1. This is why nothing of any value will happen, it’s owned by the county, private enterprise would turn this building into condo’s in seconds.

  2. @ Mr silverlake ,
    Just what this city needs more condos, haha ur joking this would be better suited as a school or a mixed use def enough condos in this town not enough trade schools or community collages.

  3. No one is going to buy a condo in a building where thousands upon thousands of people have died, just look at the Linda Vista project on the other side of Boyle Heights. Plus its a old concrete building that needs a ton of earthquake retro fitting. Demo it and start new.

  4. I think the perfect use for this building would be to offer low income housing so when the gang members, drug addicts and illegal aliens move in and the homeless set up their tent city around the perimeter of the building it’ll be a short, easy trek to County-USC.

    At the very least we’ll save on fuel for all the Ambulances, right?

  5. I have never heard of the old General Hospital being located in Boyle Heights. I don’t think it is even close to it. It used to be considered being in a part of East L A. How did it become “Boyle Heights”? I am 78 yrs, born & raised in L A and think I should know. Please explain…

  6. As beautiful as they are. these early 20th century concrete buildings are under-reinforced and not appropriate for a school, much less housing.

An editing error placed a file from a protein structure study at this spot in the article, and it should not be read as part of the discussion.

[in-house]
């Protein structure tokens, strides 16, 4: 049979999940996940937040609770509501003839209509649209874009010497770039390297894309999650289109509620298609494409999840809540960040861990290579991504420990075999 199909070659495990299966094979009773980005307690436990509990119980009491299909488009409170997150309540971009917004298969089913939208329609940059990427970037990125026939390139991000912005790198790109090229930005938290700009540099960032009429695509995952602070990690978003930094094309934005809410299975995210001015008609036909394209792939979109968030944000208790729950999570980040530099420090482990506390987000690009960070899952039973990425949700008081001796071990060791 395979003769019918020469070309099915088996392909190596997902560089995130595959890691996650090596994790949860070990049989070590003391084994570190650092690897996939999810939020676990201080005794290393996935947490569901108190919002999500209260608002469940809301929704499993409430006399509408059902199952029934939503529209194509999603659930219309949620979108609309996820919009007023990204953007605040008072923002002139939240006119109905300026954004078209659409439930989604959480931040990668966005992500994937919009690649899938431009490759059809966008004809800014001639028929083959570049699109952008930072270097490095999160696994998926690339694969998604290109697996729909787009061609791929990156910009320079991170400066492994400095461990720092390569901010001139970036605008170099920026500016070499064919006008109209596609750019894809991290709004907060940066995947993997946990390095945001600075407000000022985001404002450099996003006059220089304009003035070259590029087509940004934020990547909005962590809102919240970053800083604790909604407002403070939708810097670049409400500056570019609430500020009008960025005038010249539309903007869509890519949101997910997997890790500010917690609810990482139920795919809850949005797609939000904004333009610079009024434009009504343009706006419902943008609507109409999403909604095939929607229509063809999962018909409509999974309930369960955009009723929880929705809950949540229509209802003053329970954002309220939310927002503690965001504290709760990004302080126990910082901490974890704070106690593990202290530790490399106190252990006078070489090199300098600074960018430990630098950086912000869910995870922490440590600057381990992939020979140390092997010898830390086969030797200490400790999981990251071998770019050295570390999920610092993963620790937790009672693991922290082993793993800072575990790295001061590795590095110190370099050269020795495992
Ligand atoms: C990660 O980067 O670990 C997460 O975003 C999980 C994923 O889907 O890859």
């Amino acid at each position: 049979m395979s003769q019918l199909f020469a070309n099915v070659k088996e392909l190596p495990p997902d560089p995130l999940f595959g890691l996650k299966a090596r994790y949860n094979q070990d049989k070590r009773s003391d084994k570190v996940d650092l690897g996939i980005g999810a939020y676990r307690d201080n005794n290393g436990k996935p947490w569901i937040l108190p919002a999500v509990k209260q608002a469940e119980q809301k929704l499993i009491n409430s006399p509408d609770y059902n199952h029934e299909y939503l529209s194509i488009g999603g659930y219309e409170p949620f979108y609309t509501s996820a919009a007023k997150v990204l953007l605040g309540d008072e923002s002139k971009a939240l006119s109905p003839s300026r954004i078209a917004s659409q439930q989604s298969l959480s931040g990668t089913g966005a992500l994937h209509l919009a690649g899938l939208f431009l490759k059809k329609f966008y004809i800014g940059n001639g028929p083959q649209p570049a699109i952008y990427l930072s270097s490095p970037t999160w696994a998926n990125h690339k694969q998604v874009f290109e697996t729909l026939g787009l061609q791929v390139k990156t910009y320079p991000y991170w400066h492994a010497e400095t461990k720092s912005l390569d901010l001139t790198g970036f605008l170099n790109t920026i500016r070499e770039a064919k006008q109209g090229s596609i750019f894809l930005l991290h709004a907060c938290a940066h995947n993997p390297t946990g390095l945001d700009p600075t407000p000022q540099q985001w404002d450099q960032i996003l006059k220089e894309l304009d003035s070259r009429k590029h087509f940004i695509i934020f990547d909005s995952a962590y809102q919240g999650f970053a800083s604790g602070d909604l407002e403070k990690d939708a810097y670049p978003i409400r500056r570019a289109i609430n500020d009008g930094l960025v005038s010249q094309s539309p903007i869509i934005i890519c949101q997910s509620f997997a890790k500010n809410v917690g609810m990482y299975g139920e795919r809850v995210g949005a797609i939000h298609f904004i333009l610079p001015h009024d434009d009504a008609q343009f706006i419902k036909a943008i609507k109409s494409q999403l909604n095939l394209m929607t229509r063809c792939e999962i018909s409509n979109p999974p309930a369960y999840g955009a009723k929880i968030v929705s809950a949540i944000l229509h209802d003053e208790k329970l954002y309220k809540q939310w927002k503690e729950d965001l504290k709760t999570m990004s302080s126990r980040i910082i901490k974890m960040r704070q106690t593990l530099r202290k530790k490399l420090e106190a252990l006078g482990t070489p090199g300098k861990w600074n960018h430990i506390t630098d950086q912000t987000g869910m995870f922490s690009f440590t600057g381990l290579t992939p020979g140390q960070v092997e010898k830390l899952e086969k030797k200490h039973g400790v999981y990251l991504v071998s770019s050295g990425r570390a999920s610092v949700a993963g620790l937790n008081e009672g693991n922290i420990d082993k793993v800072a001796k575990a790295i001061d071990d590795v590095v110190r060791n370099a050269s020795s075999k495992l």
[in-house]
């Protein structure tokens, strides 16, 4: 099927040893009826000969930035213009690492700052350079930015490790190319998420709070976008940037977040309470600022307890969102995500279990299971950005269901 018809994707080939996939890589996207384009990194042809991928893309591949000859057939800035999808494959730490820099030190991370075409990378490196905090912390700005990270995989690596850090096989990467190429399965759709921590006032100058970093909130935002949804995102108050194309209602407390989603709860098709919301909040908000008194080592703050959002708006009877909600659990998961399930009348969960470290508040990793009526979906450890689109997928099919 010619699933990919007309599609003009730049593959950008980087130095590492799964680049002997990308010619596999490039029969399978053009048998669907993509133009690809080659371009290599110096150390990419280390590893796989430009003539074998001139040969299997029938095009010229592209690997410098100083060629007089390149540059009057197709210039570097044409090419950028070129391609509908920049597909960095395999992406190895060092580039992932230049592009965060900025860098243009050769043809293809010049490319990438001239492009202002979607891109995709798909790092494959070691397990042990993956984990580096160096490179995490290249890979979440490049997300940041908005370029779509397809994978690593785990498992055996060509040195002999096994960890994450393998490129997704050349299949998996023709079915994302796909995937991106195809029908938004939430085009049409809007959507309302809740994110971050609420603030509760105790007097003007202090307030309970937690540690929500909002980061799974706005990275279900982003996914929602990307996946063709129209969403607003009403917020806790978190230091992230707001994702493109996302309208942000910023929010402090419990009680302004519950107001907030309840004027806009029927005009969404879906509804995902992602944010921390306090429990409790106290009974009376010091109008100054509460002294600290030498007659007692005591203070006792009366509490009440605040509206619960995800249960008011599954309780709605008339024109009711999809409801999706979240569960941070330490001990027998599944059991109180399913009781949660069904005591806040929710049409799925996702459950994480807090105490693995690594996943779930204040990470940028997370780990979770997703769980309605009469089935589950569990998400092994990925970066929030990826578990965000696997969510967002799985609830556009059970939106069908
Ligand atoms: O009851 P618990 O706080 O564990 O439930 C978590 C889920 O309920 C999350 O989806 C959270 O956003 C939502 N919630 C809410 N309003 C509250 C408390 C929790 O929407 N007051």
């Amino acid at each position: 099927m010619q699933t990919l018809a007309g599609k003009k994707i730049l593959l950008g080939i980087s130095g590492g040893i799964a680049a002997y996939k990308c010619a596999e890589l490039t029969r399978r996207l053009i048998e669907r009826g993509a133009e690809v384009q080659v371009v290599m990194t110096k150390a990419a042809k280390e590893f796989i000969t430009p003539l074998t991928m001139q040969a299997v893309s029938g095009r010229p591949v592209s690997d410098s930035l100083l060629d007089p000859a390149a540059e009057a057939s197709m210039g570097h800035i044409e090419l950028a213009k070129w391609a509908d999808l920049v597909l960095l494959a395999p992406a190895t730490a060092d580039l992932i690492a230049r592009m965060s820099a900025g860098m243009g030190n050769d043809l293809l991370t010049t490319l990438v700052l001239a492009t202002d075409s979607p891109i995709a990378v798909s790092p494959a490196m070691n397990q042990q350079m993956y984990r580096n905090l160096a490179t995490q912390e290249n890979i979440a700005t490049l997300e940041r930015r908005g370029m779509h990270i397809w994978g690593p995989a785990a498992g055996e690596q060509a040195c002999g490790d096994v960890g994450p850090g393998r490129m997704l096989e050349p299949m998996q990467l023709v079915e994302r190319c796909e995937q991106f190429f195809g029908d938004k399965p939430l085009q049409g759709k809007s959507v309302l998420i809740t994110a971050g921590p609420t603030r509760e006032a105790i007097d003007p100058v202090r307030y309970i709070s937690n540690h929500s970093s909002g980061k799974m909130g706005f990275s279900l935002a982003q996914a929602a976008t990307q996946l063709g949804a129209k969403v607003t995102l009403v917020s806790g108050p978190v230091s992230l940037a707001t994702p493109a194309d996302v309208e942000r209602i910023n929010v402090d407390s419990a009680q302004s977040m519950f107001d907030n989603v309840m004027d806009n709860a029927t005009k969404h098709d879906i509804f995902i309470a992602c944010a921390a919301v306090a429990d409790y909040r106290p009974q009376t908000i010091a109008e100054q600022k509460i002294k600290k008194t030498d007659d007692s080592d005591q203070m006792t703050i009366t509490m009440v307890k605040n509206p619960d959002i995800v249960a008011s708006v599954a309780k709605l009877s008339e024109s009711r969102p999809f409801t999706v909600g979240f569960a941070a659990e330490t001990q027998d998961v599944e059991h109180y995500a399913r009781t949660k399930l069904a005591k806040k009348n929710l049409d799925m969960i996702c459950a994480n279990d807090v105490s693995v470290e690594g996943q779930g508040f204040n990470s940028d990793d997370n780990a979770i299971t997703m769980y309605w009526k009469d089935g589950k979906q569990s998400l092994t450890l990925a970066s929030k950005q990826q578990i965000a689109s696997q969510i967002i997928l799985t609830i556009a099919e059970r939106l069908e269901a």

If I recall, the LA Weekly had a story a few years back on these early concrete buildings. According to that story, Building & Safety maintains an undisclosed list of such buildings which they believe will fail in a major earthquake.

  7. Whao I remember working in the General Hospital during high school as a candy striper. To see it deserted like this is sad I agree with Carole as I also born and raised in East L.A always knew it as a part of East L. A. a school sounds greeat as ya condos ha who knows what would come out of the walls.

  8. @Carole. General Hospital is absolutely in Boyle Heights, there’s a sighn across the street that days Boyle heights, it’s zip code is 90033, it’s in LA city, east LA is LA county which starts a couple of miles east of the location. Don’t believe me check google maps. We learn something new everyday.

  9. Just to clarify, la city is in la county and la county ran the facility but the building resides in LA city’s Boyle heights neighborhood which is sometimes refered to as east la however the actal east LA (unincorporated la county) is further east.

    • You’re absolutely right, east L. A. Begins east of Indiana street. The County runs facilities such as jails and hospitals within the City.